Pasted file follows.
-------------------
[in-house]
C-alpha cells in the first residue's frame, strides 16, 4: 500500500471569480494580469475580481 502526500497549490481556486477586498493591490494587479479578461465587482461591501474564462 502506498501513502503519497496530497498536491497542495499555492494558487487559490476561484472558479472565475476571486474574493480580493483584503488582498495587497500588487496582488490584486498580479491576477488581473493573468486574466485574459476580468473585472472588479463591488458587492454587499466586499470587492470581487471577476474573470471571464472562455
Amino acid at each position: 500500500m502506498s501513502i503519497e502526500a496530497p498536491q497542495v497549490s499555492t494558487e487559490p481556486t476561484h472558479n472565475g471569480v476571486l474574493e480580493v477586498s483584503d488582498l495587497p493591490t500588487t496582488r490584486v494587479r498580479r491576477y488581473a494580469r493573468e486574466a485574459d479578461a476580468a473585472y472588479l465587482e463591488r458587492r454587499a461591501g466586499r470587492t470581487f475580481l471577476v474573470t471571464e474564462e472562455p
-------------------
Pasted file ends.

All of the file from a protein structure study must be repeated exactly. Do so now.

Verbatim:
[in-house]
C-alpha cells in the first residue's frame, strides 16, 4: 500500500471569480494580469475580481 502526500497549490481556486477586498493591490494587479479578461465587482461591501474564462 502506498501513502503519497496530497498536491497542495499555492494558487487559490476561484472558479472565475476571486474574493480580493483584503488582498495587497500588487496582488490584486498580479491576477488581473493573468486574466485574459476580468473585472472588479463591488458587492454587499466586499470587492470581487471577476474573470471571464472562455
Amino acid at each position: 500500500m502506498s501513502i503519497e502526500a496530497p498536491q497542495v497549490s499555492t494558487e487559490p481556486t476561484h472558479n472565475g471569480v476571486l474574493e480580493v477586498s483584503d488582498l495587497p493591490t500588487t496582488r490584486v494587479r498580479r491576477y488581473a494580469r493573468e486574466a485574459d479578461a476580468a473585472y472588479l465587482e463591488r458587492r454587499a461591501g466586499r470587492t470581487f475580481l471577476v474573470t471571464e474564462e472562455p